Karen M. Buckley · Attorney at Law

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Karen M. Buckley
c/o Rosenberg, Freedman & Lee LLP 246 Walnut Street Suite 201
Newton, MA 02460

617. 964.7000



Alimony Reform (Finally) Comes To Massachusetts

 PDF of the Law

On Monday, September 26, 2011, Governor Deval Patrick signed House Bill No. 3617 into law, with an effective date of March 1, 2012. The Alimony Reform Law, as it is known, significantly changes how alimony is calculated in the Commonwealth of Massachusetts and how long payments will be made. You can obtain a copy of the law HERE. The following are some of the most significant changes contained in the legislation:

Types of Alimony: The law recognizes different types of alimony, such as transitional, reimbursement, rehabilitative and general term.

Durational Limits: For the first time, the law sets forth a formula to determine how long alimony will be paid.

Alimony Cap: The statute sets forth a formula for calculation of alimony: no more than 30-35% of the difference in incomes of spouses.

Definition of Income: The law has an expansive definition of income (see child support guidelines), but specifically EXCLUDES: income from assets that had been divided in the divorce, income and assets of a new spouse when a party seeks a modification of alimony, and income used to pay child support.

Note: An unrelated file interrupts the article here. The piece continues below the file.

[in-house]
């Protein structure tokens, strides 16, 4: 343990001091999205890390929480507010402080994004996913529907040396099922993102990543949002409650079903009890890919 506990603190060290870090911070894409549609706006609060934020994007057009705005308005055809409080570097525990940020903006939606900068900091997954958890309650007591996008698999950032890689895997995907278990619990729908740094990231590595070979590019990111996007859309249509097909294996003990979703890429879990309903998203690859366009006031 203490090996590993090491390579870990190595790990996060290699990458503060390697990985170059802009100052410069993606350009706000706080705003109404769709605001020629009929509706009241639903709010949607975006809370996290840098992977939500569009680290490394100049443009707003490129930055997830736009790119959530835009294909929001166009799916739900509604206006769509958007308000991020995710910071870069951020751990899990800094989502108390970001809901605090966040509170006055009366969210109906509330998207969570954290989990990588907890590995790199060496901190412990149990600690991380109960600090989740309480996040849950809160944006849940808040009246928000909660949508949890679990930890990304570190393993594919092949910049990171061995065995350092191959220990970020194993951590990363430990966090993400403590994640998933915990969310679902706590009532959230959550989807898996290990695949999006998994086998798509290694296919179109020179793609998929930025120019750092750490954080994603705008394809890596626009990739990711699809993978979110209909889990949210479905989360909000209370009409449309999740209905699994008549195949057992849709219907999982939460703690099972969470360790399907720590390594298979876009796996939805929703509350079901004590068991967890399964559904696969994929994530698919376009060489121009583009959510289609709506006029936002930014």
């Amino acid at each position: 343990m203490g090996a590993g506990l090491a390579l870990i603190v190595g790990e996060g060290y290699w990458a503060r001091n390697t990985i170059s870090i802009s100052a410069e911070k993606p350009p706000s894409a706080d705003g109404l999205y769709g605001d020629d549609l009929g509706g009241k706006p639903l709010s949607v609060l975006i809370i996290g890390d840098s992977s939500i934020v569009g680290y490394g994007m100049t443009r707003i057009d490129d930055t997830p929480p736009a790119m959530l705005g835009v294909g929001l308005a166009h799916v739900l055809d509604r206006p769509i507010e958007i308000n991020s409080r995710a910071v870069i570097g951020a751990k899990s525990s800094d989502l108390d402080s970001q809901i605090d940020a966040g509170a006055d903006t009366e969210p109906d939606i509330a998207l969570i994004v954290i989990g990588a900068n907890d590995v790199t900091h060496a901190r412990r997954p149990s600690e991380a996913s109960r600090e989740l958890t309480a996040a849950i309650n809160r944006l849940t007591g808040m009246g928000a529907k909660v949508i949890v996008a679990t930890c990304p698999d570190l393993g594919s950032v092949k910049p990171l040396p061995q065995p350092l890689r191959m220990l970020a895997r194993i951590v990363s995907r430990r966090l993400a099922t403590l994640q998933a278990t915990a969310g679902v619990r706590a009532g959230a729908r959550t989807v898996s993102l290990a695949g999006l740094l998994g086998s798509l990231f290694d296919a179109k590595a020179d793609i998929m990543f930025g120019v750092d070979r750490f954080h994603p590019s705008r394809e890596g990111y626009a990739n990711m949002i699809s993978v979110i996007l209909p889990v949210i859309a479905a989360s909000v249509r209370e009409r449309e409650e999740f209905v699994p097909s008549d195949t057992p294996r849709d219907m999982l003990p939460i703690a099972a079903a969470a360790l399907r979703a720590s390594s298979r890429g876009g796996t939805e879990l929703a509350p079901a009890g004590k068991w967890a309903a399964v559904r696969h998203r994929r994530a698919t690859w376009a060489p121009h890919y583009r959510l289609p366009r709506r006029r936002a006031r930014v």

Termination Events: Retirement and cohabitation are two events that can be basis for terminating alimony.

Staggered Phase-In: In order to deal equitably with alimony judgments previously issued that do not conform with the standards in the new law, the statute has a three-year phase-in for complaints for modification if the basis for change is solely because the amount and/or duration under the current order is greater than under the new statute.

Right to Seek Modification Based on Retirement: If a payor is or is about to be retired and is over the age of 66, then s/he may file a complaint for modification anytime after March 1, 2013, one year after the law goes into effect.

There are many other procedural and evidentiary issues raised under the new statute, as well as how and when the Court may consider deviating from the statutory directives. A client considering their options and rights under the new Alimony Reform Law should contact Attorney Karen M. Buckley to schedule a meeting to discuss the new law and its effect on their situation.

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